I can see why nobody would want to admit hating it in that crowd, likely even to themselves.
A bit like the old fable “The Emperor Palpatine’s New Clothes.”
I remember optimism.
Tasted like nutmeg, right? Or maybe like red vines…
I waited in line for a very long time, more excited than I remember ever being for a movie.
Upon leaving, one of my friends said, “Was that a bad dream?”
It’s basically akin to the Stockholm Syndrome.
I tried to validate the few good points of The Phantom Menace for years. Making excuses like an abused child…
Both checking CinemaScore and from my own personal recollection of people I talked to, it was initially fairly well received by early audiences. (That is: by the die-hard fans. And, lets face it: it’s not any worse than a lot of the dross that made up the expanded universe.)
In the immediate aftermath of the movie, I expect the people talked to are probably still running on the high of “Holy shit! New Star Wars!”
I still remember my first solid impression of the movie, during the first scenes: “why does it look like those two Jedi are reading brand-new lines off cue cards?”
The lightsaber battles were great, though. At least, when you’re not looking too closely and can’t slow down the action at all.
I wonder if there’s any footage out there of die-hard fans gushing praise for Star Trek: Generations.
I am so glad no one thought to interview me after that movie. I probably would have gushed about it.
(I was young and didn’t know better—that’s my explanation and I’m sticking to it.)
I see the same thing a week or so after the release of FO4. Fan bliss turns to fan disappointment.
It’s like getting an orgasm from boring sex. For a minute it’s all blissful glow, but then you’re over it.
Sometimes you’re so eager to enjoy something that it takes a bit of time to digest just how bad it really was.
I imagine it’s a bit like being a cheese connoisseur with a severe lactose intolerance.
I’m reading Simon Pegg’s Nerd Do Well at the moment and am just loving his take on Star Wars. The saddest, most telling point is Lucas telling him, “Just don’t suddenly find yourself making the same film you made thirty years ago.”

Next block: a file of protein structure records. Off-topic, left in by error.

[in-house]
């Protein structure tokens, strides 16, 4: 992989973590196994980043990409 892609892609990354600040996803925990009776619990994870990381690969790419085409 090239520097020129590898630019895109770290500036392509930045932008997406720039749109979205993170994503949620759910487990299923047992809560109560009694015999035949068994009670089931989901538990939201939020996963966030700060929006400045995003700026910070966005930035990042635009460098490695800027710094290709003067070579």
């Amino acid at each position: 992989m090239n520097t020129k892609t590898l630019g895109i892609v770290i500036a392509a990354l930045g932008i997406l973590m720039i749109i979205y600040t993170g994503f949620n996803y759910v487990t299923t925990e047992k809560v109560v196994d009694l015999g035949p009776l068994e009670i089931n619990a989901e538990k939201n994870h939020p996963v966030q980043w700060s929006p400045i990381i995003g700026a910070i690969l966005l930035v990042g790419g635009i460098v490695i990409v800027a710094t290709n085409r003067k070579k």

I think even Lucas realized how bad it was.
Everyone keeps saying about the new movie: “…But the visuals look amazing!” I keep thinking - the problem with the prequels was never the visuals. The prequels looked amazing. I have no fault with them for that.
What I’m concerned about is everything else. While I’m excited for a Star Wars movie from the guy who gave us Alias and Fringe, I’m much less excited for one from the guy who gave us STiD.
I enjoyed it just fine the first time I saw it in theatres. Even went back to see it a second time. It’s only in retrospect, looking back, that I see its (many) flaws.
The high point for me was the Lucasfilm and “STAR WARS” logos. SUPER excited up to that point. When the opening crawl started to go on about a tax dispute, I thought it a bit odd. And it got worse. I liked the lightsaber battles, anyway.
Is The Phantom Menace really as old now as Return of the Jedi was then? Yikes.
I don’t think I’ll ever forgive them for making Darth Maul die so easily. This is the only explanation:
For what it’s worth, the often-excellent Clone Wars series brought him back and made it canon that he survived being cut in two.
There have been bigger letdowns. I’ve read at least one piece about a person’s fevered anticipation for the Star Wars Holiday Special.
The pod race was kinda cool, in isolation. Right? Almost?
“Objection, Your Honor! The pod race was pretty cool.”